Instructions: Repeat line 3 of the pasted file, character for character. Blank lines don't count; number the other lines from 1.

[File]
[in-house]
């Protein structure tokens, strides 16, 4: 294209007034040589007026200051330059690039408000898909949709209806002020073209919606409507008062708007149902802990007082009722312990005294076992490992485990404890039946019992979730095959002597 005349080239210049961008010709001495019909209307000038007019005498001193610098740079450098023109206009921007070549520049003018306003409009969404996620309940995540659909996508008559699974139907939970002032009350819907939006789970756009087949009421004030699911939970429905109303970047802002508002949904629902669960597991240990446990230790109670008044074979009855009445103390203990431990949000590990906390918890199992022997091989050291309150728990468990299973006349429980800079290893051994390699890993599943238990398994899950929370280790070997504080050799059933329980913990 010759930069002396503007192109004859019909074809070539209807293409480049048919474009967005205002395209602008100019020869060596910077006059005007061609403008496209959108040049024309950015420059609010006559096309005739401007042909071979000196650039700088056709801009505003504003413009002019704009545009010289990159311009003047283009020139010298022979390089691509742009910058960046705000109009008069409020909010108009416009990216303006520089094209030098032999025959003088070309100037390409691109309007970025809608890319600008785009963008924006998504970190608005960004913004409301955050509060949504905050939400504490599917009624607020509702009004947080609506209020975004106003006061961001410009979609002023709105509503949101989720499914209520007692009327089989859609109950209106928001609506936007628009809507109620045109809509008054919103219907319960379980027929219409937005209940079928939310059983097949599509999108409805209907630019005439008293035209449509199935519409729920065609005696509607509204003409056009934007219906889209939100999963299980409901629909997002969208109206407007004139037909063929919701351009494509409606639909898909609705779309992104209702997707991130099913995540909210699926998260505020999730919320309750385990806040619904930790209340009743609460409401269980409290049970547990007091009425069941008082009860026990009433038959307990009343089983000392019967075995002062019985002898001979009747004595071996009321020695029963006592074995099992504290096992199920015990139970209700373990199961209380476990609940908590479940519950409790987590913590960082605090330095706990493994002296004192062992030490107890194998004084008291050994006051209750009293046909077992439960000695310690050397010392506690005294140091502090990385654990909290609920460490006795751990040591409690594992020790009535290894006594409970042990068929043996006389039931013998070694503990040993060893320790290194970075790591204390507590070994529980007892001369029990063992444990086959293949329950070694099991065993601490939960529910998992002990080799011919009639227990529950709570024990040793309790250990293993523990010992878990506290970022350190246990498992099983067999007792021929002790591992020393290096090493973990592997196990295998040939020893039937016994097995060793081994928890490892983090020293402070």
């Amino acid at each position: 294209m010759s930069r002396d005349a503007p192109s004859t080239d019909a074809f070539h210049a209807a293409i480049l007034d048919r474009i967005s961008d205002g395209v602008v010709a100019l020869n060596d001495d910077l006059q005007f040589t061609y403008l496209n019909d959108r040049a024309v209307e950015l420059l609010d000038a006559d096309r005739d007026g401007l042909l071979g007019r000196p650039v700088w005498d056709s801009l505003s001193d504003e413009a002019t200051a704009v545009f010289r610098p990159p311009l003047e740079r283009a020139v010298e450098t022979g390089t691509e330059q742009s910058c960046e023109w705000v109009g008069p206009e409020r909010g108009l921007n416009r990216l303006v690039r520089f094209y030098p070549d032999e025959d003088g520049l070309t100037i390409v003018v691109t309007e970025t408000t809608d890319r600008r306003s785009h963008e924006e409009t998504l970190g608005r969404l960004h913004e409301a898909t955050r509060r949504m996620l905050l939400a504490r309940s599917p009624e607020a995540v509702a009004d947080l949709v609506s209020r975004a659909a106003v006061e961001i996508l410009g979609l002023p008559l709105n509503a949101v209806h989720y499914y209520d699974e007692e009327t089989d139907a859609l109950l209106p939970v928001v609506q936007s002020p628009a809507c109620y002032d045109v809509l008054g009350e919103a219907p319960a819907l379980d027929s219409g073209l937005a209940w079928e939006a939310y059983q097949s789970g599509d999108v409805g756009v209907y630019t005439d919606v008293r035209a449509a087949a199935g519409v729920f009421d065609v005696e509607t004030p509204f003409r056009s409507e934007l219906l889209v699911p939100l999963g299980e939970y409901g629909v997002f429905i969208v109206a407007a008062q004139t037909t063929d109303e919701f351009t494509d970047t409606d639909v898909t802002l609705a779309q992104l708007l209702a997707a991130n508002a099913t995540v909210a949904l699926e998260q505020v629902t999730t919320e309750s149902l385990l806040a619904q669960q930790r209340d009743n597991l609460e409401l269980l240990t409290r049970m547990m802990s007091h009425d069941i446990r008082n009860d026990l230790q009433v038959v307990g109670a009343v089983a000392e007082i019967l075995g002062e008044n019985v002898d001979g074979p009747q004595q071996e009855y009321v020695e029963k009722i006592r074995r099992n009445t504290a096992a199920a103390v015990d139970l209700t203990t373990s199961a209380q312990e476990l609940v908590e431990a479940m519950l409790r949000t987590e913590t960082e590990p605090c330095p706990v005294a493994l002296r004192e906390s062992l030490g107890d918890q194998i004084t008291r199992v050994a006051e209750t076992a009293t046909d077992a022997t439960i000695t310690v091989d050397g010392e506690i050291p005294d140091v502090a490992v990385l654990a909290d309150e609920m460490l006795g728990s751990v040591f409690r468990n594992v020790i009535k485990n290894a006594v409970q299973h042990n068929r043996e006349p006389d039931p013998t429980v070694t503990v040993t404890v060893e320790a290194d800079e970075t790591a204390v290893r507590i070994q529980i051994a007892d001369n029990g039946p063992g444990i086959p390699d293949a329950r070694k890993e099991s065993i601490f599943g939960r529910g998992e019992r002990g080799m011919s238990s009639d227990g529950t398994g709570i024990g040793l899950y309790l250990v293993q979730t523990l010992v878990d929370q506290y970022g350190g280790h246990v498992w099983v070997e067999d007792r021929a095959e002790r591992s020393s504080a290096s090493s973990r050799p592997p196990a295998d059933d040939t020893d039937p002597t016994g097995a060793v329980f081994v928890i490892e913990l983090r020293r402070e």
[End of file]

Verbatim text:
């Amino acid at each position: 294209m010759s930069r002396d005349a503007p192109s004859t080239d019909a074809f070539h210049a209807a293409i480049l007034d048919r474009i967005s961008d205002g395209v602008v010709a100019l020869n060596d001495d910077l006059q005007f040589t061609y403008l496209n019909d959108r040049a024309v209307e950015l420059l609010d000038a006559d096309r005739d007026g401007l042909l071979g007019r000196p650039v700088w005498d056709s801009l505003s001193d504003e413009a002019t200051a704009v545009f010289r610098p990159p311009l003047e740079r283009a020139v010298e450098t022979g390089t691509e330059q742009s910058c960046e023109w705000v109009g008069p206009e409020r909010g108009l921007n416009r990216l303006v690039r520089f094209y030098p070549d032999e025959d003088g520049l070309t100037i390409v003018v691109t309007e970025t408000t809608d890319r600008r306003s785009h963008e924006e409009t998504l970190g608005r969404l960004h913004e409301a898909t955050r509060r949504m996620l905050l939400a504490r309940s599917p009624e607020a995540v509702a009004d947080l949709v609506s209020r975004a659909a106003v006061e961001i996508l410009g979609l002023p008559l709105n509503a949101v209806h989720y499914y209520d699974e007692e009327t089989d139907a859609l109950l209106p939970v928001v609506q936007s002020p628009a809507c109620y002032d045109v809509l008054g009350e919103a219907p319960a819907l379980d027929s219409g073209l937005a209940w079928e939006a939310y059983q097949s789970g599509d999108v409805g756009v209907y630019t005439d919606v008293r035209a449509a087949a199935g519409v729920f009421d065609v005696e509607t004030p509204f003409r056009s409507e934007l219906l889209v699911p939100l999963g299980e939970y409901g629909v997002f429905i969208v109206a407007a008062q004139t037909t063929d109303e919701f351009t494509d970047t409606d639909v898909t802002l609705a779309q992104l708007l209702a997707a991130n508002a099913t995540v909210a949904l699926e998260q505020v629902t999730t919320e309750s149902l385990l806040a619904q669960q930790r209340d009743n597991l609460e409401l269980l240990t409290r049970m547990m802990s007091h009425d069941i446990r008082n009860d026990l230790q009433v038959v307990g109670a009343v089983a000392e007082i019967l075995g002062e008044n019985v002898d001979g074979p009747q004595q071996e009855y009321v020695e029963k009722i006592r074995r099992n009445t504290a096992a199920a103390v015990d139970l209700t203990t373990s199961a209380q312990e476990l609940v908590e431990a479940m519950l409790r949000t987590e913590t960082e590990p605090c330095p706990v005294a493994l002296r004192e906390s062992l030490g107890d918890q194998i004084t008291r199992v050994a006051e209750t076992a009293t046909d077992a022997t439960i000695t310690v091989d050397g010392e506690i050291p005294d140091v502090a490992v990385l654990a909290d309150e609920m460490l006795g728990s751990v040591f409690r468990n594992v020790i009535k485990n290894a006594v409970q299973h042990n068929r043996e006349p006389d039931p013998t429980v070694t503990v040993t404890v060893e320790a290194d800079e970075t790591a204390v290893r507590i070994q529980i051994a007892d001369n029990g039946p063992g444990i086959p390699d293949a329950r070694k890993e099991s065993i601490f599943g939960r529910g998992e019992r002990g080799m011919s238990s009639d227990g529950t398994g709570i024990g040793l899950y309790l250990v293993q979730t523990l010992v878990d929370q506290y970022g350190g280790h246990v498992w099983v070997e067999d007792r021929a095959e002790r591992s020393s504080a290096s090493s973990r050799p592997p196990a295998d059933d040939t020893d039937p002597t016994g097995a060793v329980f081994v928890i490892e913990l983090r020293r402070e």